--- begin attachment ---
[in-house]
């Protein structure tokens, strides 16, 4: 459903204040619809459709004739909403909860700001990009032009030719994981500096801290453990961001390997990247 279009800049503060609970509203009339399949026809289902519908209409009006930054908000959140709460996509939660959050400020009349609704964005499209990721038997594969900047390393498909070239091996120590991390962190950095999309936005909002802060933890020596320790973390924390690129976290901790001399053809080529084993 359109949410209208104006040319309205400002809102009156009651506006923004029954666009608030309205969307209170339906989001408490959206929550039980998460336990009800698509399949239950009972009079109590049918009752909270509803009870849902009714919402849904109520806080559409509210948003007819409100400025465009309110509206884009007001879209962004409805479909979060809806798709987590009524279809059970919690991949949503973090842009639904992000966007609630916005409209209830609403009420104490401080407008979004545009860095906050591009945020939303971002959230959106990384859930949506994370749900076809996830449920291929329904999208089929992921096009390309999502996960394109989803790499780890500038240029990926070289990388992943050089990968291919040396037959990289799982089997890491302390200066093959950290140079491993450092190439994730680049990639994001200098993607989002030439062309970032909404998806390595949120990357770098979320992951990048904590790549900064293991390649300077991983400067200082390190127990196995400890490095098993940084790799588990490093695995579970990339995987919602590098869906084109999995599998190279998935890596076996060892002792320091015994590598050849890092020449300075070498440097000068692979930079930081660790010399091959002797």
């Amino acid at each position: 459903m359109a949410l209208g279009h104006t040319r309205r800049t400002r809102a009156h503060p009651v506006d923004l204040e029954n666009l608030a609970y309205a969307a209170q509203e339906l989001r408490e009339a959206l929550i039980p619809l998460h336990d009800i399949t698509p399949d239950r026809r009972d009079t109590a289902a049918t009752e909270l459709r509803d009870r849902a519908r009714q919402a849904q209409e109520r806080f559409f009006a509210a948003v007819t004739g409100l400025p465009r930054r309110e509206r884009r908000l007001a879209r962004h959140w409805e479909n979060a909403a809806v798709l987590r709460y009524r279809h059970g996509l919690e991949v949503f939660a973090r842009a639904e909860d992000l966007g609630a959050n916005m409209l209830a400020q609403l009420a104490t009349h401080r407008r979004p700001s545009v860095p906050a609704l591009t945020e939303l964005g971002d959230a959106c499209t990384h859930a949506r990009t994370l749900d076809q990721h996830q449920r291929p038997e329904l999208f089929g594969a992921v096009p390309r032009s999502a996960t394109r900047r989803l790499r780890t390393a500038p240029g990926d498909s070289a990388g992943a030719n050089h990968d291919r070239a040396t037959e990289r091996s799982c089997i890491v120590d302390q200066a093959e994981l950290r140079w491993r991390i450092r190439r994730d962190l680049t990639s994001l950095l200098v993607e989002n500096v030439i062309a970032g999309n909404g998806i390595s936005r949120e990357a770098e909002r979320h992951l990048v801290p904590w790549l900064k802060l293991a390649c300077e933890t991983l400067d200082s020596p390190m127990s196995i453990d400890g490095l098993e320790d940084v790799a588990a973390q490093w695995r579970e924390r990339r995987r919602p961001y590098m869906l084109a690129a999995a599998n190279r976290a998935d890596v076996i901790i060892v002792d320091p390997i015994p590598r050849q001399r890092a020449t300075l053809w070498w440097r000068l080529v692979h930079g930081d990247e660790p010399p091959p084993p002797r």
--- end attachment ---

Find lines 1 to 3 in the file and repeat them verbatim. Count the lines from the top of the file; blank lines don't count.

[in-house]
């Protein structure tokens, strides 16, 4: 459903204040619809459709004739909403909860700001990009032009030719994981500096801290453990961001390997990247 279009800049503060609970509203009339399949026809289902519908209409009006930054908000959140709460996509939660959050400020009349609704964005499209990721038997594969900047390393498909070239091996120590991390962190950095999309936005909002802060933890020596320790973390924390690129976290901790001399053809080529084993 359109949410209208104006040319309205400002809102009156009651506006923004029954666009608030309205969307209170339906989001408490959206929550039980998460336990009800698509399949239950009972009079109590049918009752909270509803009870849902009714919402849904109520806080559409509210948003007819409100400025465009309110509206884009007001879209962004409805479909979060809806798709987590009524279809059970919690991949949503973090842009639904992000966007609630916005409209209830609403009420104490401080407008979004545009860095906050591009945020939303971002959230959106990384859930949506994370749900076809996830449920291929329904999208089929992921096009390309999502996960394109989803790499780890500038240029990926070289990388992943050089990968291919040396037959990289799982089997890491302390200066093959950290140079491993450092190439994730680049990639994001200098993607989002030439062309970032909404998806390595949120990357770098979320992951990048904590790549900064293991390649300077991983400067200082390190127990196995400890490095098993940084790799588990490093695995579970990339995987919602590098869906084109999995599998190279998935890596076996060892002792320091015994590598050849890092020449300075070498440097000068692979930079930081660790010399091959002797």
């Amino acid at each position: 459903m359109a949410l209208g279009h104006t040319r309205r800049t400002r809102a009156h503060p009651v506006d923004l204040e029954n666009l608030a609970y309205a969307a209170q509203e339906l989001r408490e009339a959206l929550i039980p619809l998460h336990d009800i399949t698509p399949d239950r026809r009972d009079t109590a289902a049918t009752e909270l459709r509803d009870r849902a519908r009714q919402a849904q209409e109520r806080f559409f009006a509210a948003v007819t004739g409100l400025p465009r930054r309110e509206r884009r908000l007001a879209r962004h959140w409805e479909n979060a909403a809806v798709l987590r709460y009524r279809h059970g996509l919690e991949v949503f939660a973090r842009a639904e909860d992000l966007g609630a959050n916005m409209l209830a400020q609403l009420a104490t009349h401080r407008r979004p700001s545009v860095p906050a609704l591009t945020e939303l964005g971002d959230a959106c499209t990384h859930a949506r990009t994370l749900d076809q990721h996830q449920r291929p038997e329904l999208f089929g594969a992921v096009p390309r032009s999502a996960t394109r900047r989803l790499r780890t390393a500038p240029g990926d498909s070289a990388g992943a030719n050089h990968d291919r070239a040396t037959e990289r091996s799982c089997i890491v120590d302390q200066a093959e994981l950290r140079w491993r991390i450092r190439r994730d962190l680049t990639s994001l950095l200098v993607e989002n500096v030439i062309a970032g999309n909404g998806i390595s936005r949120e990357a770098e909002r979320h992951l990048v801290p904590w790549l900064k802060l293991a390649c300077e933890t991983l400067d200082s020596p390190m127990s196995i453990d400890g490095l098993e320790d940084v790799a588990a973390q490093w695995r579970e924390r990339r995987r919602p961001y590098m869906l084109a690129a999995a599998n190279r976290a998935d890596v076996i901790i060892v002792d320091p390997i015994p590598r050849q001399r890092a020449t300075l053809w070498w440097r000068l080529v692979h930079g930081d990247e660790p010399p091959p084993p002797r």